Insurance companies use derivatives to implement various investment and portfolio strategies, such as hedging, replicating assets and generating income. As illustrated in Table 2, the primary use of derivatives in the insurance industry is hedging, with 94.4% of derivatives holdings at year-end 2012 used for hedging risk. The “other” use/purpose category accounted for 3.3% at year-end 2012, followed by replication (i.e., synthetic creation of an otherwise permissible investment) at 1.8% and income generation at 0.5%. Derivatives transactions in the “other” category might also have been used for hedging purposes, but might not have fit within the strict definition of hedging under the statutory accounting framework.

While all use/purpose categories except replication increased their absolute total notional amounts year-over-year, the income generation category witnessed the sharpest increase from $218 million to $8.8 billion (although it still remains a small overall contributor to derivatives holdings). This increase might be due in part to insurers’ efforts to generate additional income using derivatives in the continuing low interest-rate environment.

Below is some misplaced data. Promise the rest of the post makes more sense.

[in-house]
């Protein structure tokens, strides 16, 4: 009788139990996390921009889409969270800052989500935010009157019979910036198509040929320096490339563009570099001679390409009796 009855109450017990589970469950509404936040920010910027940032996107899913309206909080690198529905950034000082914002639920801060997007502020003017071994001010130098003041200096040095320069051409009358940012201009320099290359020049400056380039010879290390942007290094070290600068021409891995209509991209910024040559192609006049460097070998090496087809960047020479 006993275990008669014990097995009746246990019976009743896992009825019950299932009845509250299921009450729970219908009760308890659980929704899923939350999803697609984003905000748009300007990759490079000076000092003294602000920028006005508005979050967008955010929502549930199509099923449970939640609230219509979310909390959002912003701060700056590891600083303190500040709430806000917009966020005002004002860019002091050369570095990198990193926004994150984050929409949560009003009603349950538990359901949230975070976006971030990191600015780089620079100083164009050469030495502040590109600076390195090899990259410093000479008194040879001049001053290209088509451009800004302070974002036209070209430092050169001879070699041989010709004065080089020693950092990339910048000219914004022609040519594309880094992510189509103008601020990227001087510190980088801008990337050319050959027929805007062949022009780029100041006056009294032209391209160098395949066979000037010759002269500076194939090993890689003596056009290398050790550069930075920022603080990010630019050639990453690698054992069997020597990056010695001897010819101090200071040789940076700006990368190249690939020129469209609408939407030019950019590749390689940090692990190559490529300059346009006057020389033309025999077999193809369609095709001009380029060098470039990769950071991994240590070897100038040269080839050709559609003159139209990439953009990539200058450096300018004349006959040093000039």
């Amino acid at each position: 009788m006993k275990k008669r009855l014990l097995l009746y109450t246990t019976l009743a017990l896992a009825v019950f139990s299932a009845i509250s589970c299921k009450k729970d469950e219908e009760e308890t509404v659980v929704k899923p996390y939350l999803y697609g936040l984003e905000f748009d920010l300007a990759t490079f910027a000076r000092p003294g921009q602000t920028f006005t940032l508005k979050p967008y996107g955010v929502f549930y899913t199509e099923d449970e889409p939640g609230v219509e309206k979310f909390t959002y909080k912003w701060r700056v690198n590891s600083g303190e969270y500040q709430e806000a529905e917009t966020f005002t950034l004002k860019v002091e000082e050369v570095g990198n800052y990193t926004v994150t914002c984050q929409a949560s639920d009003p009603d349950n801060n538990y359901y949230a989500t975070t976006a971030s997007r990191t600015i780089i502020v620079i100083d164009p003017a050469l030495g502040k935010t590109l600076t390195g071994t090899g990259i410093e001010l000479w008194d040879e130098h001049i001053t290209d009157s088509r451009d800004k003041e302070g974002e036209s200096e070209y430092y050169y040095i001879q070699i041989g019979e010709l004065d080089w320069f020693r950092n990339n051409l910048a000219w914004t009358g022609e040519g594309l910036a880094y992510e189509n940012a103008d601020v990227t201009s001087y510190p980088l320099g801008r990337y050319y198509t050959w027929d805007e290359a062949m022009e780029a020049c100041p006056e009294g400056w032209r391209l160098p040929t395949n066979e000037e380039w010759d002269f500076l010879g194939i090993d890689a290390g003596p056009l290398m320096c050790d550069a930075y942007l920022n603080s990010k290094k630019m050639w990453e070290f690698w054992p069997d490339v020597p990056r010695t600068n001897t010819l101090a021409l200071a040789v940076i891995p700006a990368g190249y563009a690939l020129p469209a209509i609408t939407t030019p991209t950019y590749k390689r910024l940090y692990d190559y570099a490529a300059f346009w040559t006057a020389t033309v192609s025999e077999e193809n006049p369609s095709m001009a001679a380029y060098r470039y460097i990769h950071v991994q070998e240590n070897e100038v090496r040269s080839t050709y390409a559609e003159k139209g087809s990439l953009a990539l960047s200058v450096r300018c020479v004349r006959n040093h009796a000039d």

According to the Statement of Statutory Accounting Principles No. 86—Accounting for Derivative Instruments and Hedging, Income Generation, and Replication (Synthetic Asset) Transactions (SSAP No. 86), income generation transactions are defined as derivatives written or sold to generate additional income or return to the reporting entity. They include covered options, caps and floors (e.g., a reporting entity writes an equity call option on stock that it already owns). Because these transactions require writing derivatives, they expose the reporting entity to potential future liabilities for which the reporting entity receives a premium up front. As a result of this risk, dollar limitations and additional constraints are imposed requiring that the transactions be “covered” (i.e. asset(s) to fulfill potential obligations must already be held in the investment portfolio).

Table 2: 2012 Insurance Industry Derivatives Holdings by Purpose/Strategy

As with overall derivatives holdings, swaps and purchased options are the primary derivative instruments utilized by insurers to hedge various risks (Table 3).

Table 3: 2012 Insurance Industry Derivatives Holdings by Derivative Type and Purpose/Strategy